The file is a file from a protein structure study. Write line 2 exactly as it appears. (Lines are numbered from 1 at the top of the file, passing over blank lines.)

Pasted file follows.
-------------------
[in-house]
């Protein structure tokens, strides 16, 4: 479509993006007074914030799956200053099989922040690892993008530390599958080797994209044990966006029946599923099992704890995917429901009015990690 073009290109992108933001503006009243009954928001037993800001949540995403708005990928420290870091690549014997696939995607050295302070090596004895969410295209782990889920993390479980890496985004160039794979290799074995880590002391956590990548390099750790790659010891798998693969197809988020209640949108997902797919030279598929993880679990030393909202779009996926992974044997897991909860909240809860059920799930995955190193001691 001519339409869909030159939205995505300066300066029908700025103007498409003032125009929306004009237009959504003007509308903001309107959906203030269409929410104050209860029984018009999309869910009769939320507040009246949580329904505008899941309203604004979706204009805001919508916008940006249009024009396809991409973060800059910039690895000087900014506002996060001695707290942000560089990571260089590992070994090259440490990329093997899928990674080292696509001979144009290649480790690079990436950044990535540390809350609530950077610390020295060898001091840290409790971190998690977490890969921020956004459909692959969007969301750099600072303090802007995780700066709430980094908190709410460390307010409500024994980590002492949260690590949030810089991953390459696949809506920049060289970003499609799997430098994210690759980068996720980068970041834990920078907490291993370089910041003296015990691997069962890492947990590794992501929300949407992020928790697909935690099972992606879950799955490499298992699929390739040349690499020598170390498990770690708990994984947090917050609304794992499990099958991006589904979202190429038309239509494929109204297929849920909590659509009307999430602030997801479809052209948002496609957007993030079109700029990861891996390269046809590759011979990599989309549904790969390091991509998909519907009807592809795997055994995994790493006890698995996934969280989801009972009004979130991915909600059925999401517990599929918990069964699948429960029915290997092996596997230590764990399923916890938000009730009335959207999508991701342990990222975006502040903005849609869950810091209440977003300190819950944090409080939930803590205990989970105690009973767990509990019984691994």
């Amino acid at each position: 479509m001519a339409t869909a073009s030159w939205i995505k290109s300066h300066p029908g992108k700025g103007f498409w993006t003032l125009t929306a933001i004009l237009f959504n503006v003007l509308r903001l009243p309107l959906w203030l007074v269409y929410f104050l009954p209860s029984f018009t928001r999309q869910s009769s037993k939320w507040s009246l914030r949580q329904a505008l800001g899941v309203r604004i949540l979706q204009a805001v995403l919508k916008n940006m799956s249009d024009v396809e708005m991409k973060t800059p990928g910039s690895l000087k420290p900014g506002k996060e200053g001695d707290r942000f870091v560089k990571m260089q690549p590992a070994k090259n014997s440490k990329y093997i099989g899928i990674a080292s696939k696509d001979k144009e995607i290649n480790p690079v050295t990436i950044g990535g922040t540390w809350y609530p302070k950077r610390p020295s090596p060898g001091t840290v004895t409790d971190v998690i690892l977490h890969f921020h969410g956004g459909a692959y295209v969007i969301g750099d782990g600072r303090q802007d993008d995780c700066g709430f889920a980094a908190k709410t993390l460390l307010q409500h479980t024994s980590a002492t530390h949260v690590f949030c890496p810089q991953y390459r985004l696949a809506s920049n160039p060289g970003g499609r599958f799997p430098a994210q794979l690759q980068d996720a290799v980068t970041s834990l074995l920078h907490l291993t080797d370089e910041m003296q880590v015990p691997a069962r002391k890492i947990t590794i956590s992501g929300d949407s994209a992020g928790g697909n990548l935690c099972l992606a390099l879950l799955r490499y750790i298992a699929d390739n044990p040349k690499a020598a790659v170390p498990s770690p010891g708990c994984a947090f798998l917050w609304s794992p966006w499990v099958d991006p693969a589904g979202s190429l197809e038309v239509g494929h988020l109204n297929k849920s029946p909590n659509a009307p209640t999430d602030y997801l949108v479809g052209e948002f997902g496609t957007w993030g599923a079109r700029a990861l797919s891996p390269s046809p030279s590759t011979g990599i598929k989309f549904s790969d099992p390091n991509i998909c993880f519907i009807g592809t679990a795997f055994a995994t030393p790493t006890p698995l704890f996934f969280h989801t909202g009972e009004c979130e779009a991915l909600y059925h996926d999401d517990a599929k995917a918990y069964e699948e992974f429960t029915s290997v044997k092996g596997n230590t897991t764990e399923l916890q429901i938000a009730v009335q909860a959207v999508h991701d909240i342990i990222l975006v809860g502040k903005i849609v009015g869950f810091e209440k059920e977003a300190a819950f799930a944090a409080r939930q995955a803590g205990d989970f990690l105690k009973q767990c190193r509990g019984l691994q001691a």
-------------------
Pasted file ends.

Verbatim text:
């Protein structure tokens, strides 16, 4: 479509993006007074914030799956200053099989922040690892993008530390599958080797994209044990966006029946599923099992704890995917429901009015990690 073009290109992108933001503006009243009954928001037993800001949540995403708005990928420290870091690549014997696939995607050295302070090596004895969410295209782990889920993390479980890496985004160039794979290799074995880590002391956590990548390099750790790659010891798998693969197809988020209640949108997902797919030279598929993880679990030393909202779009996926992974044997897991909860909240809860059920799930995955190193001691 001519339409869909030159939205995505300066300066029908700025103007498409003032125009929306004009237009959504003007509308903001309107959906203030269409929410104050209860029984018009999309869910009769939320507040009246949580329904505008899941309203604004979706204009805001919508916008940006249009024009396809991409973060800059910039690895000087900014506002996060001695707290942000560089990571260089590992070994090259440490990329093997899928990674080292696509001979144009290649480790690079990436950044990535540390809350609530950077610390020295060898001091840290409790971190998690977490890969921020956004459909692959969007969301750099600072303090802007995780700066709430980094908190709410460390307010409500024994980590002492949260690590949030810089991953390459696949809506920049060289970003499609799997430098994210690759980068996720980068970041834990920078907490291993370089910041003296015990691997069962890492947990590794992501929300949407992020928790697909935690099972992606879950799955490499298992699929390739040349690499020598170390498990770690708990994984947090917050609304794992499990099958991006589904979202190429038309239509494929109204297929849920909590659509009307999430602030997801479809052209948002496609957007993030079109700029990861891996390269046809590759011979990599989309549904790969390091991509998909519907009807592809795997055994995994790493006890698995996934969280989801009972009004979130991915909600059925999401517990599929918990069964699948429960029915290997092996596997230590764990399923916890938000009730009335959207999508991701342990990222975006502040903005849609869950810091209440977003300190819950944090409080939930803590205990989970105690009973767990509990019984691994």